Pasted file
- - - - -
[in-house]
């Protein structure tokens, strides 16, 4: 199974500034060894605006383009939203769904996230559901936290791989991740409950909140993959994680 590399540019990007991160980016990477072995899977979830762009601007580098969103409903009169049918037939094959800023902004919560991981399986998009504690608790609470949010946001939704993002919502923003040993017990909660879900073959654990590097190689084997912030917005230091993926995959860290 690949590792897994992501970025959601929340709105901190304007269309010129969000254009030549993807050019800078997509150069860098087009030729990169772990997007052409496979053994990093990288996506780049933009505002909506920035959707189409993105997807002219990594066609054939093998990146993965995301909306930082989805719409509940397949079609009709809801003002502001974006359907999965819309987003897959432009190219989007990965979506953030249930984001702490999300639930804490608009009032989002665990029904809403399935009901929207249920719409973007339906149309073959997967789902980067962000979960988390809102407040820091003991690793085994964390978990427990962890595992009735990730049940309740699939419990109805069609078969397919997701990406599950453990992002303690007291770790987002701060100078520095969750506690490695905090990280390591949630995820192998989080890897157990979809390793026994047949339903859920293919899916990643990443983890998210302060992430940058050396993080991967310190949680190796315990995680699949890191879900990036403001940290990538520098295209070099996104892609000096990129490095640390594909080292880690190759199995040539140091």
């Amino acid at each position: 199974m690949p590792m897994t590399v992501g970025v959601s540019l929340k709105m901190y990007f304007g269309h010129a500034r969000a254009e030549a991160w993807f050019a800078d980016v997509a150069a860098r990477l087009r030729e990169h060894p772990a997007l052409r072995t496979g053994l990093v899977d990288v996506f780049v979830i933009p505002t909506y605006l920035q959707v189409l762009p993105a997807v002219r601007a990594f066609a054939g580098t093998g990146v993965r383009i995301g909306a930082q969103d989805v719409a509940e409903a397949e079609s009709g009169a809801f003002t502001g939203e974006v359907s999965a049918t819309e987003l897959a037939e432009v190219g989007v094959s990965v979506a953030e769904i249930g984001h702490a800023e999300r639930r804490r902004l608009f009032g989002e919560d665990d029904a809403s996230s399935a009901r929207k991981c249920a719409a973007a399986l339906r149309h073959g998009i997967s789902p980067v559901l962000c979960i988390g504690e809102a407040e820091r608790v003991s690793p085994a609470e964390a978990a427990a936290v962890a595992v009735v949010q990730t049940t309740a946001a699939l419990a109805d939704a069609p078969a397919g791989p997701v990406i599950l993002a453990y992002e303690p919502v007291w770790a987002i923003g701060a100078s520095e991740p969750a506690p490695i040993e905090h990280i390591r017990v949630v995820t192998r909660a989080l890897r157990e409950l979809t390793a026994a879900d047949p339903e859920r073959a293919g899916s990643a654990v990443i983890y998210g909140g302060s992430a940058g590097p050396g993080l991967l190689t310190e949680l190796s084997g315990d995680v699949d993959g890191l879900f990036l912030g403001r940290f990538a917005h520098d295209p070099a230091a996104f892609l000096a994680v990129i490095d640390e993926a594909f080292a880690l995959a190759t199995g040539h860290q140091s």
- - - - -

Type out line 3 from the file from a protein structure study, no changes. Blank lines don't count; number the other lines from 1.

């Amino acid at each position: 199974m690949p590792m897994t590399v992501g970025v959601s540019l929340k709105m901190y990007f304007g269309h010129a500034r969000a254009e030549a991160w993807f050019a800078d980016v997509a150069a860098r990477l087009r030729e990169h060894p772990a997007l052409r072995t496979g053994l990093v899977d990288v996506f780049v979830i933009p505002t909506y605006l920035q959707v189409l762009p993105a997807v002219r601007a990594f066609a054939g580098t093998g990146v993965r383009i995301g909306a930082q969103d989805v719409a509940e409903a397949e079609s009709g009169a809801f003002t502001g939203e974006v359907s999965a049918t819309e987003l897959a037939e432009v190219g989007v094959s990965v979506a953030e769904i249930g984001h702490a800023e999300r639930r804490r902004l608009f009032g989002e919560d665990d029904a809403s996230s399935a009901r929207k991981c249920a719409a973007a399986l339906r149309h073959g998009i997967s789902p980067v559901l962000c979960i988390g504690e809102a407040e820091r608790v003991s690793p085994a609470e964390a978990a427990a936290v962890a595992v009735v949010q990730t049940t309740a946001a699939l419990a109805d939704a069609p078969a397919g791989p997701v990406i599950l993002a453990y992002e303690p919502v007291w770790a987002i923003g701060a100078s520095e991740p969750a506690p490695i040993e905090h990280i390591r017990v949630v995820t192998r909660a989080l890897r157990e409950l979809t390793a026994a879900d047949p339903e859920r073959a293919g899916s990643a654990v990443i983890y998210g909140g302060s992430a940058g590097p050396g993080l991967l190689t310190e949680l190796s084997g315990d995680v699949d993959g890191l879900f990036l912030g403001r940290f990538a917005h520098d295209p070099a230091a996104f892609l000096a994680v990129i490095d640390e993926a594909f080292a880690l995959a190759t199995g040539h860290q140091s």